MUST WATCH: Every Little Step...A Chorus Line Documentary - Trailer & Donna McKechnie!

Reprinted from The Broadway Pulse, by Editor-in-Chief Robert Diamond.

Debuting this weekend at the prestigious Toronto Film Festival was a new documentary called Every Little Step, a film tracing the history of Michael Bennett's A Chorus Line.  The "buzz" on the film is FANTASTIC. 

The forces behind it are John Breglio and Bob Avian, who shepherded the latest Broadway revival, which was a total success and paid back its investment. The documentary chronicles the process of casting the 2006 revival, along with the show's history and dating back to the original workshops with Bennett and the original cast. It could be easily stated that this show, in addition to all its other historic accomplishments, could actually be the first "reality show."

Tony-award winning actress, Donna McKechnie, who walked off with a Tony, as the original Cassie, just got back to New York from Toronto and was in the audience for the premiere. I reached her at home, and this is what she had to say about the film and her experience watching it: 

"I can't wait until everyone sees this film. They did a great job putting it together and the audience reaction was stupendous. I was so nervous about seeing it for the first time at the Toronto premiere, but from the opening moments, I was in love.

The film is very exciting, funny and extremely moving. It's a great tribute to Michael, to dancers, and to all of us who have a dream and want to work hard for what we love.  Every Little Step has the true heart of A Chorus Line...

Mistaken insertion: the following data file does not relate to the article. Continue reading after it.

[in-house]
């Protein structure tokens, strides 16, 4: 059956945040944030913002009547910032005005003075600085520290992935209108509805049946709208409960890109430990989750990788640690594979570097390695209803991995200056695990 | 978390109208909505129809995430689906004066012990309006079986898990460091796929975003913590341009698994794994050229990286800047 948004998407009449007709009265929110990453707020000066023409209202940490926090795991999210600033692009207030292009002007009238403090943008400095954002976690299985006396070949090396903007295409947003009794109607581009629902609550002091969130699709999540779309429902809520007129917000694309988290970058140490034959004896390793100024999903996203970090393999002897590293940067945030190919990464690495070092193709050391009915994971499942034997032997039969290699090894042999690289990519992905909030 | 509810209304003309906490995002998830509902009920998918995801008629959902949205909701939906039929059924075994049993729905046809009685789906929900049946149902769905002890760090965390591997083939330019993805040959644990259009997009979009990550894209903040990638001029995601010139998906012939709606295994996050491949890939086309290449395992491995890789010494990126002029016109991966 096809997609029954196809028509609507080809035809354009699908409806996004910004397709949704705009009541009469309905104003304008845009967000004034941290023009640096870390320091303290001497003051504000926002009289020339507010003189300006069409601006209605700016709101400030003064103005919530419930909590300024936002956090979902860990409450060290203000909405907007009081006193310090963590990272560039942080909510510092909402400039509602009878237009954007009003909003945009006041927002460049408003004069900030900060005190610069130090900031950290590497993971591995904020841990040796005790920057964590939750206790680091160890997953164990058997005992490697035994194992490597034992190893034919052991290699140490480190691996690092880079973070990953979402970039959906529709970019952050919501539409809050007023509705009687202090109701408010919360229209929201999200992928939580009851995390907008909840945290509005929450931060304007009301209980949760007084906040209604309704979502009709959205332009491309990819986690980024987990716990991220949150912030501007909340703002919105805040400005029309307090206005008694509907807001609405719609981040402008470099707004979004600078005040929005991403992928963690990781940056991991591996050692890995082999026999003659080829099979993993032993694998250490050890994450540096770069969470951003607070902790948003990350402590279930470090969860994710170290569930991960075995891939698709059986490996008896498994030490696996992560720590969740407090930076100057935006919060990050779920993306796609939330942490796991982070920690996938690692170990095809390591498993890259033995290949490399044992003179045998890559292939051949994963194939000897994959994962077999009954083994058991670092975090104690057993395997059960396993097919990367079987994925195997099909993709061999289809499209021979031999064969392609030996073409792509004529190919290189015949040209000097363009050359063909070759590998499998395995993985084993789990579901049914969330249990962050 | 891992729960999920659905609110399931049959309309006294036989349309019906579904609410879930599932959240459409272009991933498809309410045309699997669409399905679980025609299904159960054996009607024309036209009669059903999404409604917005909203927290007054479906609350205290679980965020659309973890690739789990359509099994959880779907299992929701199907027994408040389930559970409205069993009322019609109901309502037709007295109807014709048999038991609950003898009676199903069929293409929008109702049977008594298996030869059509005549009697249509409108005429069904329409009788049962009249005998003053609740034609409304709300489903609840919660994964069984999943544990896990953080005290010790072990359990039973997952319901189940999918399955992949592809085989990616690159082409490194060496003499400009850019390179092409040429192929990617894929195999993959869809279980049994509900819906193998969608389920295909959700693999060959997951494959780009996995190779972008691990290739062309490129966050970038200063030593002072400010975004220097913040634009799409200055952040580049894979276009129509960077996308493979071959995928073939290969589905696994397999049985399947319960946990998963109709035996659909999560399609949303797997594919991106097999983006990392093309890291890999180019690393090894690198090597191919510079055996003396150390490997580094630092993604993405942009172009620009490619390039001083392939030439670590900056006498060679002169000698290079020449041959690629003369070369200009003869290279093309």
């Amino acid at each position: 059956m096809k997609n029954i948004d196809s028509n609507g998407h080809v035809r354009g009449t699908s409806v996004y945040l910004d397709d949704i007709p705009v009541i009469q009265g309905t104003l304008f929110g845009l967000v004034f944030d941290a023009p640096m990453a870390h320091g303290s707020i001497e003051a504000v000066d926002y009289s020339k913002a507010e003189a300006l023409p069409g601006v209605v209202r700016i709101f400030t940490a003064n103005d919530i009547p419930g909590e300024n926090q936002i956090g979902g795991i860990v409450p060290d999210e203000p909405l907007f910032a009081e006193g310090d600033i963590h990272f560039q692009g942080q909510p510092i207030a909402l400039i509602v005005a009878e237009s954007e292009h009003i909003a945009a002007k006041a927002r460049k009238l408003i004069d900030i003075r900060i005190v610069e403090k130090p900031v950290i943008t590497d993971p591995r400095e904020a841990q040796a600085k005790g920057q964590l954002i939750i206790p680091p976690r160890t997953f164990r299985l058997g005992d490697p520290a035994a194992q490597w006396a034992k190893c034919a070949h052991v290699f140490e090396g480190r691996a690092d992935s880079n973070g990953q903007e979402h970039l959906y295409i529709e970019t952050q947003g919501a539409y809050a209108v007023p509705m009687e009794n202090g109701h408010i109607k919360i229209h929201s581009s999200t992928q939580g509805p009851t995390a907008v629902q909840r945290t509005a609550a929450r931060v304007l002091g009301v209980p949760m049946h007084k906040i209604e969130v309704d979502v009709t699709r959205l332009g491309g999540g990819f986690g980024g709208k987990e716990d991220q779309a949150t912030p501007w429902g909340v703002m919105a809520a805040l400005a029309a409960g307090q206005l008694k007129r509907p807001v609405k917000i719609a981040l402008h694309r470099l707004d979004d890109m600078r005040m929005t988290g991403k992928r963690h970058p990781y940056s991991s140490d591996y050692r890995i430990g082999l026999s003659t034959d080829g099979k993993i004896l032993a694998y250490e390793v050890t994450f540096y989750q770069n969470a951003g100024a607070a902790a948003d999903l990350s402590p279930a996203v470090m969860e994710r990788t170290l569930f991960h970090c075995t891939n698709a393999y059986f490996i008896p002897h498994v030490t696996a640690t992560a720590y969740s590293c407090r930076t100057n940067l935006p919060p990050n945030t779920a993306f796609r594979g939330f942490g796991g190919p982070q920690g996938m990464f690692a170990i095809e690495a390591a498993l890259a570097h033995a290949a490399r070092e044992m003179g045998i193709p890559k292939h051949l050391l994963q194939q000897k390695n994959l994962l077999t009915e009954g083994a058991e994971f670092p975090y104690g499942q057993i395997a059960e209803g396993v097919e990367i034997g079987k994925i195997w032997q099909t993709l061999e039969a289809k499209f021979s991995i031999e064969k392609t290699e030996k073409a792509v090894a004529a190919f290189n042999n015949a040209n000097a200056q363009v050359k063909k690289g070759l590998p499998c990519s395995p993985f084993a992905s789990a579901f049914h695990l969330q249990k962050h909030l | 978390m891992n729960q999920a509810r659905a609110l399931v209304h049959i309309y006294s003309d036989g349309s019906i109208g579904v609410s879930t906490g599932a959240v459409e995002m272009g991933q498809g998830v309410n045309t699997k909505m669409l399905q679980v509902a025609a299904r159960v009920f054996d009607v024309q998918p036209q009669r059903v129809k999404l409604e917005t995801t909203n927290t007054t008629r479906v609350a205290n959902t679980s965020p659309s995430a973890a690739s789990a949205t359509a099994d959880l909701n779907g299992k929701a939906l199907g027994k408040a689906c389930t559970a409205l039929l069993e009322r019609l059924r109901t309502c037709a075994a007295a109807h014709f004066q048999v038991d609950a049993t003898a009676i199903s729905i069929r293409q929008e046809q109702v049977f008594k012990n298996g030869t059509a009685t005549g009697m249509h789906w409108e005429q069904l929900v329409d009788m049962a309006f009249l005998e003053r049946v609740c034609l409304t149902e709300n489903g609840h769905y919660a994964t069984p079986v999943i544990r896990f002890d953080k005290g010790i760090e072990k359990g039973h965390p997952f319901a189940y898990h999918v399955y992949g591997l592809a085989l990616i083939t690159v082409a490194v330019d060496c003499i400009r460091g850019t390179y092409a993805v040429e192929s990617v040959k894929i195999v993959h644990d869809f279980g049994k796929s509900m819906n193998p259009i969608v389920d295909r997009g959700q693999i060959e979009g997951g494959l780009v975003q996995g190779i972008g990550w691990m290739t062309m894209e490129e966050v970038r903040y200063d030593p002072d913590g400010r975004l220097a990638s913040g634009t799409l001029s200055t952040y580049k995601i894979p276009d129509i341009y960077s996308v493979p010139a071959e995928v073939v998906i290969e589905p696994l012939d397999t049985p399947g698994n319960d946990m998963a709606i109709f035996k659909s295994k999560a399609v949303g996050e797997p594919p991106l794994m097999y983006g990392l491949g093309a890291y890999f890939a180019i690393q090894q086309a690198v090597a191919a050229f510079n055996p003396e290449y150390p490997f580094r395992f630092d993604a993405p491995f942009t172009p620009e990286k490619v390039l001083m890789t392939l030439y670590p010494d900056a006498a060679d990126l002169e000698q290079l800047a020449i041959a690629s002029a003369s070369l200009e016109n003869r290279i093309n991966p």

It brings the experience that audiences have watching the show in the theatre -- to film.

It's a tribute to us ALL!"

Click here to see the exciting'll see a lot of familiar faces - past and present.

A Chorus Line is currently on a national tour and certainly is one of the most exciting shows that you'll ever see LIVE on stage. Click here for tour cities and schedule.

MUST WATCH: Every Little Step...A Chorus Line Documentary - Trailer & Donna McKechnie!

Broadway has produced many legendary productions, but A Chorus Line and the story behind it remain special. Every Little Step captures the magic of the show by following the process of casting the 2006 stage revival. The concept is self-referential, given that the very plot of A Chorus Line is about casting a musical, but the filmmakers add another layer by examining how the original show was born when Michael Bennett recorded a group of dancers speaking in confessional mode. Fans of the show may get goosebumps hearing those audio tapes, while newcomers will discover what made Bennett (in the words of the finale song) "one singular sensation/every little step he takes."

This is the third documentary directors James D. Stern and Adam Del Deo have premiered at the Festival. Stern has built a prolific career producing film and Broadway shows, including The Producers and Hairspray. His participation afforded the crew extraordinary access behind the scenes and, for anyone who loves theater, Every Little Step is cause for hip-swaying, high-kicking celebration.

In auditions, we see performers giving everything they've got for songs like "I Can Do That" and "At the Ballet." We meet the original performers Donna McKechnie (who performed "The Music and the Mirror") and Baayork Lee (whose personality and short stature inspired the character Connie) along with the aspiring dancers who hope to revive those roles. Encountering so many talented hopefuls, it is mesmerizing to watch their different interpretations of each character. As part of the dialogue between past and present, composer Marvin Hamlisch reveals how the song known as "Tits and Ass" was almost cut in 1975, while thirty years later new singers out-vamp each other to make it their own.

But who will get the parts? The directors deftly follow the process to the end - the heartbreak of being cut, the exhilaration of being chosen. The result is one thrilling combination, every move this film makes.

For tons of coverage of A Chorus Line, click here.

For more on the Toronto Film Festival, click here to read about it in today's New York Times or click here to read about it in Variety.

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